Participants expected different search suggestions in the search dialogue and did not think that all results were related to their search query, they also expected different results in the search results page and noted that the first few results seemed unrelated to their search query.
During testing of the current site, participants found that search results were often different than what they expected, even random at times, it was only when they got past the first few suggestions that they really felt the search result was relevant to the search and often stated that third results was exactly what they were searching for.
A majority of test participants did not understand or recognize how MAS was building their search through their query, semantic search was unclear and often misunderstood and not learned.
These results helped inform our sketch ideations for our own version of the search dialogue. We felt that taking this feedback and applying what we learned to the search dialogue would better support MAS’s goal of supporting semantic search on through their search engine.
After gathering the results from our research and testing we all had a lot of ideas on what we wanted to improve on. Some of the main ideas we had in our sketches were:
Icons closer to the search bar with clear descriptions for easy understanding
Categorized icons to show entity properties
Searched words formed into sections to help user understand how searches are generated
Drop down/up function for changing entity
Label of each icon within search suggestions
Below are some of our sketches that include some of these main ideas.
Icons would be paired with the searched word in individual sections and the searcher would have the ability to change the icons to help them generate more accurate results to what they are searching for.
Icons were sectioned off into their own categories and placed directly below the search bar so that the user could see the icons when typing and avoid any confusion as to what the icons represent.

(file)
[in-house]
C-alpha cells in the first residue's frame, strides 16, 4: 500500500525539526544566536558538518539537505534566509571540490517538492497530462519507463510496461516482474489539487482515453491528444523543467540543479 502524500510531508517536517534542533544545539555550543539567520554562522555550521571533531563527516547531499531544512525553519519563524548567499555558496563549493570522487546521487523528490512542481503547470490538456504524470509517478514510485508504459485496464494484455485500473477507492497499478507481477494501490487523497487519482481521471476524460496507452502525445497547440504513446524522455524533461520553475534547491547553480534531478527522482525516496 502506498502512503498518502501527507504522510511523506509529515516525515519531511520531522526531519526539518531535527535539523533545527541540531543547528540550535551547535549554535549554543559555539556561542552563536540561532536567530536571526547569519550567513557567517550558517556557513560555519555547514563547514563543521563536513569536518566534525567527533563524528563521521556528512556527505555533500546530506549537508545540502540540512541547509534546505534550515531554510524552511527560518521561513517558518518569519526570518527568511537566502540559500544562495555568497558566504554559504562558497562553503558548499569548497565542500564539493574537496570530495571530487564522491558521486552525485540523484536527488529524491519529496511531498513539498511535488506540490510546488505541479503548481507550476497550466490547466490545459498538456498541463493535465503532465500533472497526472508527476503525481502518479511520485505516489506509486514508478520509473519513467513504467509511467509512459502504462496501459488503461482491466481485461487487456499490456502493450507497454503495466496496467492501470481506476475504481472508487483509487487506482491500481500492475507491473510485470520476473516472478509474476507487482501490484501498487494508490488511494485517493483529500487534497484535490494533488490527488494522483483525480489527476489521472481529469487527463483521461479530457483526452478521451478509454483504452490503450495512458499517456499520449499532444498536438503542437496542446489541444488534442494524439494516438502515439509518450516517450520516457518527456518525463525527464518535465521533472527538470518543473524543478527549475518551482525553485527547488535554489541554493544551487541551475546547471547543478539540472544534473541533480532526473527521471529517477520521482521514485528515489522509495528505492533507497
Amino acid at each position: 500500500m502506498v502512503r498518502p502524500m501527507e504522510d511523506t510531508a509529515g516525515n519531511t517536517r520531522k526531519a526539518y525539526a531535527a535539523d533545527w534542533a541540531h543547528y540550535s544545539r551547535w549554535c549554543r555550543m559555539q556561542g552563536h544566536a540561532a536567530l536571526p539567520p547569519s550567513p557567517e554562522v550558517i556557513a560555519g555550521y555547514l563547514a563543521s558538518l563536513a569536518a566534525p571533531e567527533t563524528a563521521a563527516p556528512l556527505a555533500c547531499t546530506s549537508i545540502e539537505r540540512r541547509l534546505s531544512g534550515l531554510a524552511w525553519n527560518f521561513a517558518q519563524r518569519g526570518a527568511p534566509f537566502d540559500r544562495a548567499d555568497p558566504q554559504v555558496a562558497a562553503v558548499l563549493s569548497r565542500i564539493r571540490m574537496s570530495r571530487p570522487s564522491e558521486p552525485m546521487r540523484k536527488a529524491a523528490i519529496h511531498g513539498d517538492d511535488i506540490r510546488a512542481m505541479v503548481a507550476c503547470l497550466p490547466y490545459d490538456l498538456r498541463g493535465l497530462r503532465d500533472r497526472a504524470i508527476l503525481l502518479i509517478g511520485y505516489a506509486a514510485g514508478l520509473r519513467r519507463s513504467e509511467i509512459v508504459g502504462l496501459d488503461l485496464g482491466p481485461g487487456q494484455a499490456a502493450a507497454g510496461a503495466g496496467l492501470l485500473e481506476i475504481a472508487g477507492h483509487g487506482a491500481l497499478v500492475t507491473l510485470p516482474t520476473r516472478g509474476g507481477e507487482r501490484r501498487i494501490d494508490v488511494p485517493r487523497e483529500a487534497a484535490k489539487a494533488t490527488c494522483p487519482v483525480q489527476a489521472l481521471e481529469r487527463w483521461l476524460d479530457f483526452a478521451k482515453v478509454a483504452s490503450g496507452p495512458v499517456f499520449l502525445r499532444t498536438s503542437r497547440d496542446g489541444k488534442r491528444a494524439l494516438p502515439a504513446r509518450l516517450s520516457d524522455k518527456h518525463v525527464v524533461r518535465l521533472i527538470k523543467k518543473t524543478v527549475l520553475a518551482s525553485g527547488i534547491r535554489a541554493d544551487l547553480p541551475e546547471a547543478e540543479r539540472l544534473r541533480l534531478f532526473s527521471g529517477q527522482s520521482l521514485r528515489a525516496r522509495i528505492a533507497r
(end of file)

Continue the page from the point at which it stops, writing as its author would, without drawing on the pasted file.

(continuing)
Icons were also able to be altered along with a key of what the icons represent on the right hand side of the site to prevent any confusion as to what the icons represent.
After we agreed on the final features we felt would help with some of the issues we found we started block framing a wireframe to provide a good visual of the features we wanted to include. Those features were:
Icon category dropdown
Searched word tags
Below is our block frame that include these features.
After we completed our block framing to get the general idea of our functions across we then stepped into creating a high fidelity mockup of the wireframe(s).
In the first screen (below), each searched word is its own tag and it is paired with an entity that has been generated to it through the website. The suggested searches are the results of the tagged words and icons.
The searcher now has the ability to change the icon to better match what they are searching for. The drop down arrow allows the searcher to choose from the six icons, as shown below.
If the user chooses to change their icon(s) then the suggested searches below it will also change as well to match the changed icons.
The overall goal of our redesign was to help the user understand how their searches are being generated by the website along with a better way for them to narrow down their search to better match what they are looking for. Click See More to run through our wireframe.